Other friends were involved with the invention of magnetic storage disks that replaced paper tape, magnetic tape, or punch cards. These friends used large laser disks to provide documents and images to the public. Using what then was a significant adaptation, they used “listserv” instead of Twitter. In the 1990s, these friends and others created Americans Communicating Electronically, which was the first collaborative public sector eGovernment group. This was before the current so-called “Digital Revolution,” which is a phrase for a poor repetition of what started 20 years ago.

History may not be important for new government staff to motivate them to be whisperers. However, their jobs would be impossible without their elders’ committed work in technology.

What could you possible learn from older people? They are people who know underlying weaknesses of current technology or how derivative it is in comparison to original breakthroughs. For example, in a coffee shop, named “Crows Coffee” in Kansas City down the street from me, but not related, a guy my age came up to me saying “that stuff will cut you to ribbons.” I was dumbfounded at first, but only because I know about the history of cybernetics and system theory did I understand he was taking about the original use of paper tape which “stored” the code for analogue computers. When the perforated tape broke or unreeled, sharp edges cut people or more tape. Special glue was required to fix the program. He recounted the history of computers he had worked on from vacuum tube mainframes to minicomputers. With his tablet, thanks to the café’s Wi-Fi, he found pictures of those computers. He hardly talked to anyone interested in what he did. I couldn’t absorb the details of his life, and he couldn’t stop talking about the transition from analogue to digital computers. This is a story more about relating to other people than about technology.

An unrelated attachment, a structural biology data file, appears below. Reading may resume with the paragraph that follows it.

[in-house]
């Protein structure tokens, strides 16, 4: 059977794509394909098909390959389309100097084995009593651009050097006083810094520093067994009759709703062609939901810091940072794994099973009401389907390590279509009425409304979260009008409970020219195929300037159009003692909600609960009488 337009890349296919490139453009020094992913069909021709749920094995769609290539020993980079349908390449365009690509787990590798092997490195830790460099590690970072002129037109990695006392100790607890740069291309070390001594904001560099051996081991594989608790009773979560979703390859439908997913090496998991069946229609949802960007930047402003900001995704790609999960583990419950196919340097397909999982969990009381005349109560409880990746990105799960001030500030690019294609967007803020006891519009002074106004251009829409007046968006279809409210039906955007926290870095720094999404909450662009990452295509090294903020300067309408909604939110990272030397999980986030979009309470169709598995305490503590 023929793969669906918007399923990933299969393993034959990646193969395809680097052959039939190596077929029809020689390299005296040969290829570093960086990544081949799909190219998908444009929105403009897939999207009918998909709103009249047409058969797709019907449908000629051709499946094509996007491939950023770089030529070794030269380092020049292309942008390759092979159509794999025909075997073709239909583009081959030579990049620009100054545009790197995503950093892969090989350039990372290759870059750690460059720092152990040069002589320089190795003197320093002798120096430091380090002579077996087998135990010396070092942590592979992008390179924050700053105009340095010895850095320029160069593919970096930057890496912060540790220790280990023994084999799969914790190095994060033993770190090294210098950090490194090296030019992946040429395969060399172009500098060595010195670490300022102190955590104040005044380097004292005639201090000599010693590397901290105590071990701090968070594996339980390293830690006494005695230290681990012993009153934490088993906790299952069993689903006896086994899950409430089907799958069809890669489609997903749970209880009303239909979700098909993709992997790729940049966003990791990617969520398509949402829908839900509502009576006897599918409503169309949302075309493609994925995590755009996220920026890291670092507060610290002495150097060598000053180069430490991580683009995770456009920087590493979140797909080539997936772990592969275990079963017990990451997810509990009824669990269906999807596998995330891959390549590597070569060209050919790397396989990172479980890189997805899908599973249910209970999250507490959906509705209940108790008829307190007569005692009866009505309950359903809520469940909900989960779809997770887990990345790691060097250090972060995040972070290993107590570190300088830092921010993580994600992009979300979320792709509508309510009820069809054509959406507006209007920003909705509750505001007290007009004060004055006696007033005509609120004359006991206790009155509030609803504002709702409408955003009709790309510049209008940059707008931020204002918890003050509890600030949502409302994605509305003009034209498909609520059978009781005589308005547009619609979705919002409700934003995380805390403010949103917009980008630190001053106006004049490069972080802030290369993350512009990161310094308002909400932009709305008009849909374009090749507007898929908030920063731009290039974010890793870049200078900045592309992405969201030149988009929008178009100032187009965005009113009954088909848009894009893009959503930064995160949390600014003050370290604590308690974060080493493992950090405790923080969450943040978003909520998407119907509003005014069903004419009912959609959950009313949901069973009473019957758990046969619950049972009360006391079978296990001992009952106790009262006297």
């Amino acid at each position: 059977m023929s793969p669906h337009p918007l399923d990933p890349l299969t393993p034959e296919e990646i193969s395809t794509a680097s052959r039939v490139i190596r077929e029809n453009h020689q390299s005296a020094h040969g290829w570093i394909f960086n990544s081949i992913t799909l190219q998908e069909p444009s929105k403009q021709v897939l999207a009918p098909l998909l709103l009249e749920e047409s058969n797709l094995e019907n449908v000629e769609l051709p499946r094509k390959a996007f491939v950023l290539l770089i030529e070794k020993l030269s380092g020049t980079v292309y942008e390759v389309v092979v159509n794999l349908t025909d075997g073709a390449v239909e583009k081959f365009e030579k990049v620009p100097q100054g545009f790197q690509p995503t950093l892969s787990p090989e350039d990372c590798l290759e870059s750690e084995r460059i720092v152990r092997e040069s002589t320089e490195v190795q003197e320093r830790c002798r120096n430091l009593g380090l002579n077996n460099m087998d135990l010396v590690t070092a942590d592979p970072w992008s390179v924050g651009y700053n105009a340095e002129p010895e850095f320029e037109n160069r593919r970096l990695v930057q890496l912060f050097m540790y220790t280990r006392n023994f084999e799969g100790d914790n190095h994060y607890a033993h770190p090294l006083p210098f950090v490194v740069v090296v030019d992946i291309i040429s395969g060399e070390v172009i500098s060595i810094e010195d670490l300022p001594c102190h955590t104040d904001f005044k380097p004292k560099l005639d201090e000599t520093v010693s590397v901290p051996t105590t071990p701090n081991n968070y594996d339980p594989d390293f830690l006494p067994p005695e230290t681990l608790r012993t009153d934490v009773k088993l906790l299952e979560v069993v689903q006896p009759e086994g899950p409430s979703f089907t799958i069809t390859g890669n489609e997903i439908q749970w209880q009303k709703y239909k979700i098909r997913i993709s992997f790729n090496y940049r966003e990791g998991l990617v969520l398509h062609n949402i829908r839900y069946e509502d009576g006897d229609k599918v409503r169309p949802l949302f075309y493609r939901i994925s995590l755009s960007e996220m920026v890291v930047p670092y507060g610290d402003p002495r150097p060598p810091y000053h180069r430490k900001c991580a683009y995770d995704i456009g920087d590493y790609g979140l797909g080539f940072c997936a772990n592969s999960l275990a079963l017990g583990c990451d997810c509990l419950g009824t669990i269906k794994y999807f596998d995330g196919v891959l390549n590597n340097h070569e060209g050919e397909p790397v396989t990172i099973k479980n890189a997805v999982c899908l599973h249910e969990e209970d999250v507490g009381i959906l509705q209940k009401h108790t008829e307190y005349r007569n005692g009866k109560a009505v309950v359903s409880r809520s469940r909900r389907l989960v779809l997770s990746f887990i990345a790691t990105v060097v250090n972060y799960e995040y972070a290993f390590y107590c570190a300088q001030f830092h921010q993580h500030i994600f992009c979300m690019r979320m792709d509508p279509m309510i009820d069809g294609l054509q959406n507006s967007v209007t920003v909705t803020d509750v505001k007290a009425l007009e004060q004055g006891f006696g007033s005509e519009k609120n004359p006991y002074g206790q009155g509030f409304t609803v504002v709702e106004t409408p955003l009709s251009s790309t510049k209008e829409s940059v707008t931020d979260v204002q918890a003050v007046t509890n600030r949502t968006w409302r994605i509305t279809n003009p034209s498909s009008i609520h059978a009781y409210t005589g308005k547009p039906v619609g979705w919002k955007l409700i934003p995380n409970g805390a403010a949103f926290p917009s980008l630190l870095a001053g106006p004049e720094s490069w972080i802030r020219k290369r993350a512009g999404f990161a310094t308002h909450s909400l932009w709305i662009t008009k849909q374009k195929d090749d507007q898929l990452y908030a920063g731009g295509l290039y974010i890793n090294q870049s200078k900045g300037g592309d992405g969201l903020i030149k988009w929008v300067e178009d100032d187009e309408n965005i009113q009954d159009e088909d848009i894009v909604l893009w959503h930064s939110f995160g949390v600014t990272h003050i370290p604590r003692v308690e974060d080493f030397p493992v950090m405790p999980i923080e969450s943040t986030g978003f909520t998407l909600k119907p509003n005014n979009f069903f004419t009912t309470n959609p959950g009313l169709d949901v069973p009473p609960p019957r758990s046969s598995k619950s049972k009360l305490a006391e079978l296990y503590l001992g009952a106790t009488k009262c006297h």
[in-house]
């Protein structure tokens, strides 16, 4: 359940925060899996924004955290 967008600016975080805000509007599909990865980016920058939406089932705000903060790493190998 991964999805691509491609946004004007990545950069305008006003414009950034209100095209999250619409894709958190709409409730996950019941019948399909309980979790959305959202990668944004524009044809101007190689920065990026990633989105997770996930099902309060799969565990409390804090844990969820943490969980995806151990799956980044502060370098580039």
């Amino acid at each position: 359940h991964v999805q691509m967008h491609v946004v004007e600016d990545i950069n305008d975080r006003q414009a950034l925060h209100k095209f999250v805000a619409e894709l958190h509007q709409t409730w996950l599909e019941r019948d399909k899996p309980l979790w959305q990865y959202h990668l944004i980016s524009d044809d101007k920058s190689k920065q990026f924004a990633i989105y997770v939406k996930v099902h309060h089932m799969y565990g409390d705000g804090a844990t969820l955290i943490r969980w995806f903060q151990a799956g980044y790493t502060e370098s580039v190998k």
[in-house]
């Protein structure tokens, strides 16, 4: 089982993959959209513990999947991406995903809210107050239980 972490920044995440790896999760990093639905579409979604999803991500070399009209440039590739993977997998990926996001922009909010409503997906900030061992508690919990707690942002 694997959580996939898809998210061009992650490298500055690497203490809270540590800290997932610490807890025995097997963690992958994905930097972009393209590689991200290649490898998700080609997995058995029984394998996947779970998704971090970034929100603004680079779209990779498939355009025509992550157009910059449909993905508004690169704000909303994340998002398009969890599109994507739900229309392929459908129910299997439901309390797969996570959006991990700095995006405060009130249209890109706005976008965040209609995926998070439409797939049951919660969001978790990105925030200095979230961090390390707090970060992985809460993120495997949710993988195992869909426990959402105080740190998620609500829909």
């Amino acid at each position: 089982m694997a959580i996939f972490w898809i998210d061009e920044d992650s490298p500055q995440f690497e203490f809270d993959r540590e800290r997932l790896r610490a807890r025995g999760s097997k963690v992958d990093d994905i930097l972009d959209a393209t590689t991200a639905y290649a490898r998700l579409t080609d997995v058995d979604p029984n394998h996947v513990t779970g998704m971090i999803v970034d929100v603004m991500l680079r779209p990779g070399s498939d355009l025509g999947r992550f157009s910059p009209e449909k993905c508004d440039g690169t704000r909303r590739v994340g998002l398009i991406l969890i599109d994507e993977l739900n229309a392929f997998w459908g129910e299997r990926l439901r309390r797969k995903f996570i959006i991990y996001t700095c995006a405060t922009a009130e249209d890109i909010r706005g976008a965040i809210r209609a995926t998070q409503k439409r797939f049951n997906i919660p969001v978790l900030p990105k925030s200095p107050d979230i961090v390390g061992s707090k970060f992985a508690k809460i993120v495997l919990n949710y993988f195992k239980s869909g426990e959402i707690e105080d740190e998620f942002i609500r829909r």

Were it not for their lives and stories would I know a little bit about why and how stuff works. For example, it is a trite common place now to mention vaguely the “bug” in the machine of computer history.  The etymology (or entomology) of “bug” may not matter, but the word carries on and should not be trivialized. Does it matter that my use of the phrase “bug” in the machine is a reference to sociology books on technology: “The Ghost in the Machine” (Arthur Koestler, 1967) or the “The Machine in the Garden” (Leo Marx, 1964). Historical echoes matter whether belonging to people, books, or literature.

Young people need expertise that gets them out of their chairs and to step away from their computers. Administrative ghost whisperers, younger staff or not, should seek out older staff. That experience should not be disregarded as a novelty. Institutional memory does not belong to processers or SAN, it is not stored in files or on disks. Harbored in silence, mystery, and memory is insight into the origin of technological triumphs and failures. Even visions of past success might inspire young staff now. Warnings about political and personality intrigue offer sound advice about what and who to stay away from. Stories gained by clandestine or unpopular ways may yield facts that cannot be read from technology companies’ marketing material, administrator manuals, blogs, or user groups. This is not a platitude about respecting your elders. It is about not repeating past mistakes. Repeating past mistakes may be beyond your control when political leadership, who are under pressure to come up with something “innovative,” reject an agency’s status quo, only to repeat the costly failure of the past, which they may willfully ignore. It is not your fault

I’m not a techno-sceptic, and, as an Enterprise Information Architect, I’m immersed in data architecture and technology most of the time. Today, I concentrate on knowing why, when, and where “data science” makes sense and when it does not. Does this matter to staff told to “code” first and ask questions later? Does this apply to “agile” or “application driven” software development?

We do not need homilies, panegyrics, memorials, or prizes dedicated to women and men who made current technology possible. Older agency staff need respect.